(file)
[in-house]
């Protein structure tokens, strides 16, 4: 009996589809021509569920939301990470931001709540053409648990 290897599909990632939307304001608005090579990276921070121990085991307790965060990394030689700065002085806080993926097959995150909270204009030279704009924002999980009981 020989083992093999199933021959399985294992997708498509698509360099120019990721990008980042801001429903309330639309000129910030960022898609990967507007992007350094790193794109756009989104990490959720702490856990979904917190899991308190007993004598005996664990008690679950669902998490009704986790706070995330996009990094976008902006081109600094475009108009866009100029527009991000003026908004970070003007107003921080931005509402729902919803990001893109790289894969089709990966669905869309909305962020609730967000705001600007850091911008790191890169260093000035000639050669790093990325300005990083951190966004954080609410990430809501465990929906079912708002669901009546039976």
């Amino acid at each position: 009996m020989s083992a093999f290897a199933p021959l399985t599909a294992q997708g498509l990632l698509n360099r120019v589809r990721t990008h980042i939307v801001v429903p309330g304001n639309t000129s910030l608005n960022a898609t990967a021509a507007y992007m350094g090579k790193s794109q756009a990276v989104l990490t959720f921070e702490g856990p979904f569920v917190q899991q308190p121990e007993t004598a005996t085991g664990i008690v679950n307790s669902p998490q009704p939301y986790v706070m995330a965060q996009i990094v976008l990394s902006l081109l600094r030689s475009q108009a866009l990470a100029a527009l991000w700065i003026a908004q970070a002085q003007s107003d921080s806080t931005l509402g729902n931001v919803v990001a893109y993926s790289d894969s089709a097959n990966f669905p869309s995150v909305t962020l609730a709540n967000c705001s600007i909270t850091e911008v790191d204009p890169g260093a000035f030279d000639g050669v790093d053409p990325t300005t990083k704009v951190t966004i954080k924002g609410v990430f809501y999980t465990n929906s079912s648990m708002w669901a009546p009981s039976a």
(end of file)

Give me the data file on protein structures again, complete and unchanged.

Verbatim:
[in-house]
């Protein structure tokens, strides 16, 4: 009996589809021509569920939301990470931001709540053409648990 290897599909990632939307304001608005090579990276921070121990085991307790965060990394030689700065002085806080993926097959995150909270204009030279704009924002999980009981 020989083992093999199933021959399985294992997708498509698509360099120019990721990008980042801001429903309330639309000129910030960022898609990967507007992007350094790193794109756009989104990490959720702490856990979904917190899991308190007993004598005996664990008690679950669902998490009704986790706070995330996009990094976008902006081109600094475009108009866009100029527009991000003026908004970070003007107003921080931005509402729902919803990001893109790289894969089709990966669905869309909305962020609730967000705001600007850091911008790191890169260093000035000639050669790093990325300005990083951190966004954080609410990430809501465990929906079912708002669901009546039976």
């Amino acid at each position: 009996m020989s083992a093999f290897a199933p021959l399985t599909a294992q997708g498509l990632l698509n360099r120019v589809r990721t990008h980042i939307v801001v429903p309330g304001n639309t000129s910030l608005n960022a898609t990967a021509a507007y992007m350094g090579k790193s794109q756009a990276v989104l990490t959720f921070e702490g856990p979904f569920v917190q899991q308190p121990e007993t004598a005996t085991g664990i008690v679950n307790s669902p998490q009704p939301y986790v706070m995330a965060q996009i990094v976008l990394s902006l081109l600094r030689s475009q108009a866009l990470a100029a527009l991000w700065i003026a908004q970070a002085q003007s107003d921080s806080t931005l509402g729902n931001v919803v990001a893109y993926s790289d894969s089709a097959n990966f669905p869309s995150v909305t962020l609730a709540n967000c705001s600007i909270t850091e911008v790191d204009p890169g260093a000035f030279d000639g050669v790093d053409p990325t300005t990083k704009v951190t966004i954080k924002g609410v990430f809501y999980t465990n929906s079912s648990m708002w669901a009546p009981s039976a």